Friday, August 28, 2015

How Florida saved southern Mississippi after Katrina

I am still amazed at how few people across this nation are familiar with the amazing and historic story of how the state of Florida, at the request of Governor Haley Barbour, assumed emergency management responsibility for the six southern counties of Mississippi before Hurricane Katrina had even exited their state. Under the direction of then Director of Emergency Management Craig Fugate Florida moved over 6,000 local and state responders into the affected counties and purchased in excess of $180 million of supplies for the affected counties.

I participated in this event and wrote an account of what I saw that was published in the Orlando Sentinel when I returned. This past week I have been posting pictures in social media to educate the public that New Orleans and Louisiana weren't the only places affected by Hurricane Katrina. Someone needs to write a book about what Florida did in Mississippi after Katrina and I have that task on my list of "Things to Do."

My friend Rand Napoli, at the direction of Craig Fugate, led the initial "Task Force Florida" element down I-10 into southern Mississippi in the early hours of August 30th, 2005, the day after Katrina impacted the coast. Rand allowed me to publish the following pictures and an account of those hectic first few days:

Rand Naopli and Jeanne Pincha-Tulley, the Incident Command for Calif. Task Force 3, our U.S. Forest Service logistics partners, discuss plans in front of the Florida Mobile Command Vehicle.
"Task Force Florida search and rescue teams, firefighters, law enforcement, ambulance transport capability and Florida Forest Service assets left long before sunup on the 30th and were on the ground and rescuing folks in Biloxi and Gulfport mid-day on the 30th. Everything that we had staged in and around Tallahassee that was meant for the Florida panhandle (which is where we thought Katrina might make landfall) went with us to MS."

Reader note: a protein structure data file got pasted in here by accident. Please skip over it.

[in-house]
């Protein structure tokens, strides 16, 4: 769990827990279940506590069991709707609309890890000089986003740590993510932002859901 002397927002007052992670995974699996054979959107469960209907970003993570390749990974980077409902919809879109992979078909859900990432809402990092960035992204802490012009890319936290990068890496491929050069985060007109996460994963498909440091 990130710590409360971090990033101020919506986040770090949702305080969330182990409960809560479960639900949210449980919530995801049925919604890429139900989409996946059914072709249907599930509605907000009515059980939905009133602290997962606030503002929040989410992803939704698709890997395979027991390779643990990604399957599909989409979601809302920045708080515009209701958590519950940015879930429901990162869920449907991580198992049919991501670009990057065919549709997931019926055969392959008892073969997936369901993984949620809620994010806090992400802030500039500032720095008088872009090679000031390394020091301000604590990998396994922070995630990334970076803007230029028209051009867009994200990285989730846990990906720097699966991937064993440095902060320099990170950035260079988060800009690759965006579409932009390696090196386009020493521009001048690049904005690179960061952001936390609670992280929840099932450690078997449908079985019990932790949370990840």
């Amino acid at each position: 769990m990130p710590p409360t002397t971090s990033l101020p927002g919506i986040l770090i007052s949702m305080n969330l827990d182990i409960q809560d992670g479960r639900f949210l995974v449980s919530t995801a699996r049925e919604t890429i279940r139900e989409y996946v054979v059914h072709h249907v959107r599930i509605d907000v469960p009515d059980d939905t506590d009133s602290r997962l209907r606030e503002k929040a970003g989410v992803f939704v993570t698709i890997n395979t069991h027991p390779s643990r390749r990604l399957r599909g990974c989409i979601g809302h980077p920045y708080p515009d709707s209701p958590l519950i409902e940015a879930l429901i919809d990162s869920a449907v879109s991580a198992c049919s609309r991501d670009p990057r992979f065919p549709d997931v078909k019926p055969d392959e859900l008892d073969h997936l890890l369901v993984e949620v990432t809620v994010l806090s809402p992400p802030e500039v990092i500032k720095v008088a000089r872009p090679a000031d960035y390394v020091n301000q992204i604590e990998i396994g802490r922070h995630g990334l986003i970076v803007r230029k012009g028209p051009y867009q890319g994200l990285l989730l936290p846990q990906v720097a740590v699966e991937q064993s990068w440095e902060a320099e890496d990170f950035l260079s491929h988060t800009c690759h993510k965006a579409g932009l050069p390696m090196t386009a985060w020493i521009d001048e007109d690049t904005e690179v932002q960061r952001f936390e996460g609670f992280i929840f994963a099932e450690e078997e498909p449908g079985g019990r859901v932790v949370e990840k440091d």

Morning briefing for fire and Emergency Medical Service crews headed
to rural areas to treat survivors and provide water.
"The search and rescue task forces were directed to drop off in Biloxi and Gulfport and got to work while the command team and other assets continued on to Stennis. We had been told that FEMA and the Mississippi Emergency Management Agency (MEMA) would be meeting us there and they would have their command established. It was several days before FEMA and MEMA had an operational presence on the ground in southern Mississippi."

"Beginning the morning of Day 2 (August 31st), we sent dozens of units (usually a Fire Engine and an ambulance together) loaded with as much water and commodities as they could carry out into the 6 counties to treat survivors as needed and to leave water for them."

"The plan was to stay for a few days, do primary search, treat any injuries and other medical issues we found, distribute the water and other commodities that we brought and come home when MEMA and FEMA were able to take over. That didn’t happen very quickly, and Task Force Florida turned into the Florida Area Command and stayed for months"

Some of the 300 trucks of water, ice and commodities that were staged at the Stennis Space Center and then distributed into the affected areas in the first days of the Florida Area Command.. 
"It became obvious immediately when we arrived that this was a long term event and that’s when I advised leadership at the Florida State EOC on a satellite call late that first night that southern Mississippi was hit much worse than even the folks at MEMA and FEMA realized (not to mention that the nation's focus was on New Orleans) and “we needed a bigger boat,” lots more people and that this would be a long term deployment."